Sisters’ Island dive trails closed until end-Sept due to coral bleaching

KELLY NG Today Online 21 Aug 16;

SINGAPORE — Dive trails at the Sisters’ Island Marine Park, Singapore’s first marine park, will be closed until the end of September due to the extensive bleaching of coral reefs in the southern waters, including some reefs that have been totally bleached.

In response to TODAY’s queries, the National Parks Board (NParks) said that the trails have been closed since June — seven months after it was opened to the public — as a “pre-emptive measure” to minimise extra “stress” to the corals.

Various stages of bleaching was reported at reefs within the southern waters since June, NParks said. “This includes some that are completely bleached, while the majority are partially bleached or not bleached at all,” Dr Karenne Tun, director (coastal and marine) at NParks’ National Biodiversity Centre, said.

Higher temperatures can be a source of stress for corals, causing them to eject the tiny algae that live in their tissues and that give them their colours. The corals then turn white (“bleached”) and they cannot survive long-term without the algae, which is also a food source.

NParks added that it has been monitoring global and local temperature trend since the onset of the El Nino phenomenon last year, reportedly one of the most powerful in history and is characterised by unusual weather patterns. El Nino occurs every two to seven years and last year’s episode has wreaked havoc across the globe, causing record droughts in Ethiopia, extensive wildfires in Indonesia, and typhoons in the Philippines, to name a few.

NParks said that a “conservative estimate” of the bleaching threshold ranges between 30.95°C and 31.35°C.

Early this year, Singapore’s sea surface temperatures increased between half a degree and one degree Celsius beyond monthly averages, but they were still below the threshold. NParks was on the alert for the possibility of bleaching extending to Singapore waters. 
In end-April, sea surface temperatures started rising beyond the bleaching threshold, peaked at 0.8°C above the threshold sometime in May, and then dipped to just below the threshold from early June.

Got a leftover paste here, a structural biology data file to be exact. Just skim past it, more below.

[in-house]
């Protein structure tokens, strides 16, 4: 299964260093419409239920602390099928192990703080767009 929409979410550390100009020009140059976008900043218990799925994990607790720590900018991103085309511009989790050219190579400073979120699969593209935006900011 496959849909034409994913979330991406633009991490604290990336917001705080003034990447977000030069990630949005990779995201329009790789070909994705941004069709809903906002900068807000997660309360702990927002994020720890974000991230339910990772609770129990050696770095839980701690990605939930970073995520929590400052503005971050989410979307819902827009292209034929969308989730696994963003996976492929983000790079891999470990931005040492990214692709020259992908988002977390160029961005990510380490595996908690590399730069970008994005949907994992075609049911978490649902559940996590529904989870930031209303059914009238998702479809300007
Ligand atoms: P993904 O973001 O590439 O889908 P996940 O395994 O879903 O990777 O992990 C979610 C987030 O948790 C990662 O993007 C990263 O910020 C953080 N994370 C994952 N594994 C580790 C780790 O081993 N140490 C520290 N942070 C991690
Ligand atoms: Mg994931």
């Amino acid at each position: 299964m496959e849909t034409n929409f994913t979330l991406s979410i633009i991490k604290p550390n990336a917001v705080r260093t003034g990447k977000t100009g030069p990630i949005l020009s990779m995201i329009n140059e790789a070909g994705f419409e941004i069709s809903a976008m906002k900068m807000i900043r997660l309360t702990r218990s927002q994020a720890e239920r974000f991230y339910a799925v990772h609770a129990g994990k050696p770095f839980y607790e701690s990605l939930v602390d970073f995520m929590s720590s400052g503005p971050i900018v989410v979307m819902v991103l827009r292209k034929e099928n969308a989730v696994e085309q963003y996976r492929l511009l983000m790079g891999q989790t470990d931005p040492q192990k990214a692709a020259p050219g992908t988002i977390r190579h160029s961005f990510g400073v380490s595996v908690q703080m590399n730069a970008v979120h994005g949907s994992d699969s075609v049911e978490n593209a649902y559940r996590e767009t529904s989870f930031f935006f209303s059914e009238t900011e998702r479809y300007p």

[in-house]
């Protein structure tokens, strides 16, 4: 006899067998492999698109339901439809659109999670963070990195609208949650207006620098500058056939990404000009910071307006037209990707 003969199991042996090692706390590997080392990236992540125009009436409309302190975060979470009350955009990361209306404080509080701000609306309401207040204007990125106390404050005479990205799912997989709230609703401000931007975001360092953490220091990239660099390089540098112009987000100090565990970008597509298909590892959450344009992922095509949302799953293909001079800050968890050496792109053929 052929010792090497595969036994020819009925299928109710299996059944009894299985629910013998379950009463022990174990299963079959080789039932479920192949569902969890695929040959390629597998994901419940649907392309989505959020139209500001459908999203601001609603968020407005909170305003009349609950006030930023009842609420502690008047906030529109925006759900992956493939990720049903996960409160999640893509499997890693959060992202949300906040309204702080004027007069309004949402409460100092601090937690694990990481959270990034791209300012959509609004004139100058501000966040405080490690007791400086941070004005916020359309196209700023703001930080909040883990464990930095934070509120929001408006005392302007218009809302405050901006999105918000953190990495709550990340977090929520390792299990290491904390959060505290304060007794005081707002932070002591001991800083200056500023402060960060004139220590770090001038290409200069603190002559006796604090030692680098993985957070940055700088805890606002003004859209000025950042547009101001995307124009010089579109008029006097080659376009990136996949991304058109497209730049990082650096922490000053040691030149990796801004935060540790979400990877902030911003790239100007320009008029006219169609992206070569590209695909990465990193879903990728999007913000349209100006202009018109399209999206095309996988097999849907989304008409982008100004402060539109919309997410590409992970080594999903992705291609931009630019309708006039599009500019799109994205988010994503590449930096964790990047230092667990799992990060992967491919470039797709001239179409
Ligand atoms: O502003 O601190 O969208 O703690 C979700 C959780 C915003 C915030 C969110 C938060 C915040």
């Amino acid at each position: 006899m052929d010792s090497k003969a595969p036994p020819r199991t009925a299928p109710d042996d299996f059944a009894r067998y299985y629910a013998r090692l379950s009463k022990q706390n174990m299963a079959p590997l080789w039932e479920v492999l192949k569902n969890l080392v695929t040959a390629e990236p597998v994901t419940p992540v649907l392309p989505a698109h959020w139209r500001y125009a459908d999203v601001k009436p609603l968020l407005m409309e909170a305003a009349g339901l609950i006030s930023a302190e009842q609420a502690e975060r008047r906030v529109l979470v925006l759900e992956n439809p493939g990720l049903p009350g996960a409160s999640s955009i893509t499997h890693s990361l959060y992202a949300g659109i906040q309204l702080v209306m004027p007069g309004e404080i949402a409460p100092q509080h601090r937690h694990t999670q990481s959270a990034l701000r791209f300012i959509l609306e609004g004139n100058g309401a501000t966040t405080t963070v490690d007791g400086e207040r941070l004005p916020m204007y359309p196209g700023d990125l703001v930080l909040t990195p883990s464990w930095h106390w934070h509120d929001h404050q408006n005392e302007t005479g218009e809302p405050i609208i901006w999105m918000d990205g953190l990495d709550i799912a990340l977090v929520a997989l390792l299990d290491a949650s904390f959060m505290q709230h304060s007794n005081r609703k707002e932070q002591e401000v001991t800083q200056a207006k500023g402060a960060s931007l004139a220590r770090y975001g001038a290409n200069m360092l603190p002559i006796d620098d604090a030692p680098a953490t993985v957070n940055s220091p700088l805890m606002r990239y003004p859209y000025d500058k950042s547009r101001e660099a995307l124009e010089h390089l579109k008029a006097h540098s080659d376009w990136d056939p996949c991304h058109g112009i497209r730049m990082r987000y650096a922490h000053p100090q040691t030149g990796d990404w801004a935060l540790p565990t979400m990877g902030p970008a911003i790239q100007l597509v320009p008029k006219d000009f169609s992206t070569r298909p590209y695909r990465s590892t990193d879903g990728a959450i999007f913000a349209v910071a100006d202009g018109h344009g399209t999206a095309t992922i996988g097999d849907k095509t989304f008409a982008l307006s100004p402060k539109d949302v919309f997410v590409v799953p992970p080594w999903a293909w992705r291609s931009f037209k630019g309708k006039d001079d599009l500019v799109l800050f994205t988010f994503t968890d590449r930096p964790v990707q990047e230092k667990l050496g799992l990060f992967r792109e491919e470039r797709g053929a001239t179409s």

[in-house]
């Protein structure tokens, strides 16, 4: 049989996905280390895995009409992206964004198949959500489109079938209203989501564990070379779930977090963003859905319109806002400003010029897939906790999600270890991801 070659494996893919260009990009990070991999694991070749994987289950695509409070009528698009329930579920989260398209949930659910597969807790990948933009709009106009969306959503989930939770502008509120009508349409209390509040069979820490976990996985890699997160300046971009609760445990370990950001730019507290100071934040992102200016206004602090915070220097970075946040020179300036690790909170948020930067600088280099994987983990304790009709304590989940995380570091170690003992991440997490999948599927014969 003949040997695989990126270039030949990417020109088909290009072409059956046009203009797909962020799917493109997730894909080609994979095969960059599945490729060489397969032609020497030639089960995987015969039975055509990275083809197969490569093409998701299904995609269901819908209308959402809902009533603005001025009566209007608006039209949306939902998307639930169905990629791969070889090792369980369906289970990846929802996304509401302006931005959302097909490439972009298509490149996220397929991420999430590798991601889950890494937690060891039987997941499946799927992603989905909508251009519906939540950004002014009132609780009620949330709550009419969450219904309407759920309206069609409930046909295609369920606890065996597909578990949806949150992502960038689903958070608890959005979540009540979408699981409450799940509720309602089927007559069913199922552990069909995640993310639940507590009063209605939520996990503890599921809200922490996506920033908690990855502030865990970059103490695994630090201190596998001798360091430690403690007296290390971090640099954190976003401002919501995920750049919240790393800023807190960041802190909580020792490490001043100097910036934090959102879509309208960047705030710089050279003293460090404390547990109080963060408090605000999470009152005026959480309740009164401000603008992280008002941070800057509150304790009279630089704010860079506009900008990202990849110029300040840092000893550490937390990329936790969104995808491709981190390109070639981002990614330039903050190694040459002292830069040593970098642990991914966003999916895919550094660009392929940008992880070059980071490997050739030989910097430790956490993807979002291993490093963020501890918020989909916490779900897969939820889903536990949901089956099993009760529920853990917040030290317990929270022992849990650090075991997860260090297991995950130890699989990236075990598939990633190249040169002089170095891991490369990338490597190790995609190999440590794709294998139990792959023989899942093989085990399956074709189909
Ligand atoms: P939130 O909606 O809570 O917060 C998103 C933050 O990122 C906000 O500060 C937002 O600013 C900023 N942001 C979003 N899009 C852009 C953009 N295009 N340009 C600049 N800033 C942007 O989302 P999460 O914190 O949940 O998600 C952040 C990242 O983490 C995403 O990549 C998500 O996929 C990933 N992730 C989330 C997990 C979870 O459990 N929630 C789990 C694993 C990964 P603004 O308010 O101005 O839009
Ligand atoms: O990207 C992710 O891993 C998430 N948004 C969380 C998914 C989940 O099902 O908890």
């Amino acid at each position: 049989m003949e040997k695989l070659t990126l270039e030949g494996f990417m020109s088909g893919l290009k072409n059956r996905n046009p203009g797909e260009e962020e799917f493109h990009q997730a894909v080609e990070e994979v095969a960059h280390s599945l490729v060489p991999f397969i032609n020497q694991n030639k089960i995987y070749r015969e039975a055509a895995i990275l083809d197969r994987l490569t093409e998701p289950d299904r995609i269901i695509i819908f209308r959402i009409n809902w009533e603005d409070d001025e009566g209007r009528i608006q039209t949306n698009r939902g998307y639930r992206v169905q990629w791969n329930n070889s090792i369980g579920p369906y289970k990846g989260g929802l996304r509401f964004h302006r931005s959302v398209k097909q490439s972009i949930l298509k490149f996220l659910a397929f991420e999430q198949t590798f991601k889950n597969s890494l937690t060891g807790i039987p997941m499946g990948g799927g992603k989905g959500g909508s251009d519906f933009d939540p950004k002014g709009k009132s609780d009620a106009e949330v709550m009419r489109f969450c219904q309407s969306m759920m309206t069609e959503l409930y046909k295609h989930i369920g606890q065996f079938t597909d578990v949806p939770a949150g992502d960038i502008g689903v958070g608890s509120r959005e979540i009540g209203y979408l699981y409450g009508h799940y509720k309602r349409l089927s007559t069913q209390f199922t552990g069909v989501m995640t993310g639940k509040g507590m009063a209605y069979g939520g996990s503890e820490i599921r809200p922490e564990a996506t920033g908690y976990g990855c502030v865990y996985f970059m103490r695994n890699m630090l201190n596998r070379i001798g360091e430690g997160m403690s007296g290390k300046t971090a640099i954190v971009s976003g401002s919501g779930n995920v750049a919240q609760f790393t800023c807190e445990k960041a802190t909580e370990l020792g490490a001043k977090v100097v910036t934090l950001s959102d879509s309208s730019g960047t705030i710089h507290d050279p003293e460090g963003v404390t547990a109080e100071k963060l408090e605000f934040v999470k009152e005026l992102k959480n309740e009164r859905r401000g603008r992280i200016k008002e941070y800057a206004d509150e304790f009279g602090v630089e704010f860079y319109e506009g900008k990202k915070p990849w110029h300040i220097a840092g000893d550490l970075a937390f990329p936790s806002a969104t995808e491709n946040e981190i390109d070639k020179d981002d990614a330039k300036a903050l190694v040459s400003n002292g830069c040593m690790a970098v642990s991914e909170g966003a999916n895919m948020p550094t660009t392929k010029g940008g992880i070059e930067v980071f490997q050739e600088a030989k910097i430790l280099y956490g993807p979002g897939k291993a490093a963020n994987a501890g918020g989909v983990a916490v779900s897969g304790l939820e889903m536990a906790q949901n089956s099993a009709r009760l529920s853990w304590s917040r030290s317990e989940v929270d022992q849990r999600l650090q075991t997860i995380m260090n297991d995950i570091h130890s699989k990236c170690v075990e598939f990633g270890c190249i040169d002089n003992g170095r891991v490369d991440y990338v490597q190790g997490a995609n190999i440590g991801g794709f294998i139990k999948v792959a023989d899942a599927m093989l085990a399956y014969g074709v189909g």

This month, the bleaching situation saw an improvement, when a recent assessment found the corals showing signs of recovery. Dr Tun said: “We are hopeful that those that are partially bleached will recover completely if temperatures do not increase further.”

The last mass coral bleaching in Singapore occurred in 2010 when Singapore also experienced moderate to strong El Nino effect. A similar situation occurred in 1998.

Apart from a monitoring exercise early this year on the bleaching situation, which includes checking sea surface temperatures and responses of corals, NParks initiated a survey in June to determine the severity and extent of bleaching.

This exercise will help determine if any species has to be safeguarded with specific intervention measures. For instance, rare local species may be moved to deeper waters with stronger currents, or into more controlled environments.

There are habitat enhancement projects and species recovery programmes that were started to focus particularly on rare species. Individual corals have been tagged so that their health may be monitored over the next few months. Also under NParks’ watch is also a 100m stretch of reef area with bleaching patterns among various species and functional groups of corals.

The board will continue to monitor the bleaching responses of the reefs with partners from National University of Singapore and the Tropical Marine Science Institute, and will update dive operators and the public regarding the status of the trails via its website.